“You heard me,” he said, large head thrust aggressively forward on his thick, powerful neck, hands balled into grapefruit-sized fists at his sides. “Where is she?”

  “How the hell should I know?” I said, unsettled by his belligerent manner. I had four inches on him, and a slightly longer reach, but he outweighed me by a good twenty pounds, and not an ounce of it looked like fat. He also looked as if he knew how to handle himself in a fight, whereas I hadn’t been in a fist fight since high school, and I’d lost that one.
br />   “Don’t fuck with me,” he said. “I know she came to see you yesterday.”

  Did he, or was he just guessing? “Yes,” I said. “But I haven’t seen her since.”

  “I know all about you and Carla,” he said.

  “Is that right?” I said. “What do you know?”

  “Enough. I’m no chump, McCall. I’m not going to fall for any two-bit hustle.”

  “If you’re being hustled,” I said, “it isn’t by me.”

  “I’m supposed to believe you?”

  “Believe what you want,” I said. “I’m not interested.”

  “Maybe you ought to get interested,” he said. The implied threat was left to my imagination.

  “I’m not helping her hustle you,” I said.

  “Why’d she come to see you then?”

  “It was a personal matter.”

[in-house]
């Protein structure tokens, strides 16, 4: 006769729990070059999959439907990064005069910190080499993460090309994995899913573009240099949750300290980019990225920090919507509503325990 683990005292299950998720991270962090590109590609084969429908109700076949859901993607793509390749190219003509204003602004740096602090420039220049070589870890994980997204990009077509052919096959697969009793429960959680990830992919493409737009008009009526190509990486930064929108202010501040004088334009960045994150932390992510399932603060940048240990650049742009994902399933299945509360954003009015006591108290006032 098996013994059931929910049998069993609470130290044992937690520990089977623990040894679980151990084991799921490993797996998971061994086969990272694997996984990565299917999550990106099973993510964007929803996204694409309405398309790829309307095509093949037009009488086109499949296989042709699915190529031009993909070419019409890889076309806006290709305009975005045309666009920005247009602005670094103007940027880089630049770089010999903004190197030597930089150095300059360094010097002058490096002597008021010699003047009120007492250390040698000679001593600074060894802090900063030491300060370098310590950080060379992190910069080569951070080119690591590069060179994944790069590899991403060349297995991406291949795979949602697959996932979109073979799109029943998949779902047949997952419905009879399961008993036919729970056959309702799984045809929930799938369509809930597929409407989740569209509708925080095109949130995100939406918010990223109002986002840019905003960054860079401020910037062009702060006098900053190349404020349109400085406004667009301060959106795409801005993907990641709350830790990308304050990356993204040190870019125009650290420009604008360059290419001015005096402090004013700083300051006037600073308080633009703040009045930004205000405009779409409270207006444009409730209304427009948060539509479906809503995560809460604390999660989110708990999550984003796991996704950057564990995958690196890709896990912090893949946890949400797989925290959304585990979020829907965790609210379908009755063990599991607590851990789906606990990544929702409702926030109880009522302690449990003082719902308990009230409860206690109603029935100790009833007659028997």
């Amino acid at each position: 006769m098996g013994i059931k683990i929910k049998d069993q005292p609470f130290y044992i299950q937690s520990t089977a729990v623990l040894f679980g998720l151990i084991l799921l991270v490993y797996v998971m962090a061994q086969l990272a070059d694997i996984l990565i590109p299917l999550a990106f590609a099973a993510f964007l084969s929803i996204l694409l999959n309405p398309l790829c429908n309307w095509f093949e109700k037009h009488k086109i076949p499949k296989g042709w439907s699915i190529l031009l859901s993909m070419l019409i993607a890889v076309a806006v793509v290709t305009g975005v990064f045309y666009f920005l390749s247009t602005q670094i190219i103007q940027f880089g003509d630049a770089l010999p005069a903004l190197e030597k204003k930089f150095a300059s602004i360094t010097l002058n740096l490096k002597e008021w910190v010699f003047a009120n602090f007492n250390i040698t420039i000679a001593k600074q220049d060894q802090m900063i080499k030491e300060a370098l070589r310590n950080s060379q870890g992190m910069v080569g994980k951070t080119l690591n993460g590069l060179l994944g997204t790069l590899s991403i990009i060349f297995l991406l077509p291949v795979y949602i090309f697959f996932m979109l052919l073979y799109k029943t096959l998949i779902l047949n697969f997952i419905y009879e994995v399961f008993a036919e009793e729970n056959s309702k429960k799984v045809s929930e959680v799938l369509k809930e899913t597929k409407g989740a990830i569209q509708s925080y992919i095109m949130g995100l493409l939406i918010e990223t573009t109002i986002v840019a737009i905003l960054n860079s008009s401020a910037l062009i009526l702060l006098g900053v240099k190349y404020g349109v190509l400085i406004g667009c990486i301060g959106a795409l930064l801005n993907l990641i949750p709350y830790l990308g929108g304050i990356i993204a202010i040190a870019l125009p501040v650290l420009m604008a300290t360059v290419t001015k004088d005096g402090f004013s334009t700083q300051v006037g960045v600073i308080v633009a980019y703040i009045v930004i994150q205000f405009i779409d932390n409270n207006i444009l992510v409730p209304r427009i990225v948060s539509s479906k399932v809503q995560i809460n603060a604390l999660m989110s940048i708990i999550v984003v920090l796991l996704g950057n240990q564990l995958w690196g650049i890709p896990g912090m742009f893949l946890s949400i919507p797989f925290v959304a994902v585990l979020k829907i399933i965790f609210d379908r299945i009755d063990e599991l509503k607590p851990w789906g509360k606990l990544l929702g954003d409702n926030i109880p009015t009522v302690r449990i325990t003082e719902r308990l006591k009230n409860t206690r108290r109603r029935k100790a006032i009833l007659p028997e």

“I want to look through your house.”

  “Forget it,” I said.

  Predictably, he said, “She’s in there, isn’t she?”

  “No, she isn’t.”

  “Then you won’t mind if I look around.”

  “Damned right I mind. My daughter will be in bed.”

  “Bullshit,” Ryan said. “She’s next door with the little chink.”

  What was with this guy? Hadn’t he heard that it wasn’t politically correct to use terms like chinks and Nips? Not to mention distasteful. “You’re still not searching my house,” I said.

  “And who’s going to stop us?”


  “Sam,” Ryan said. “Get out of the car.”

  “Leave me out of this, Mr. Ryan,” Sam said. “You pay me to drive, not beat up on people or break into their homes and scare their kids.”

  “Fuck you, asshole. You’re fired.”

  “Fine.” Sam started the car.

  “You son of a bitch. Turn off the engine. I’m paying a hundred and a half a day for that heap.”

  “Take a cab,” Sam said. “I’ll leave the car at the hotel.” The car lurched as he put it in gear.

  “All right already,” Ryan said. “Shut off the goddamned engine. You’re not fired. Shit. You know I can’t drive the fucking thing.”

  Sam turned the engine off and got out of the car. I backed up a little. He looked even bigger and beefier than he had at the airport.

  “I’m going to take a walk,” he said. “Maybe get a beer at that pub we passed. You two sort this thing out between yourselves.” He started to cross the parking lot, then turned to me. “He can be a complete pain in the ass sometimes, man, but help him out if you can.” To Ryan he said, “You might attract more flies with shit than with honey, but no one will love you for stinking up the place.”

  Ryan and I both stared at his broad back as he walked away from us.

  Ryan turned to me. “He’s a vegetarian,” he said, as if it explained Sam’s behaviour. “All right, look, he’s right, I shouldn’t have come on so heavy.” He stuck out a blunt hand.

  “No problem,” I said, disconcerted by the sudden shift in mood. Tentatively, I took his hand, readying myself for his crushing grip, but he just gave my hand a brief squeeze and let go.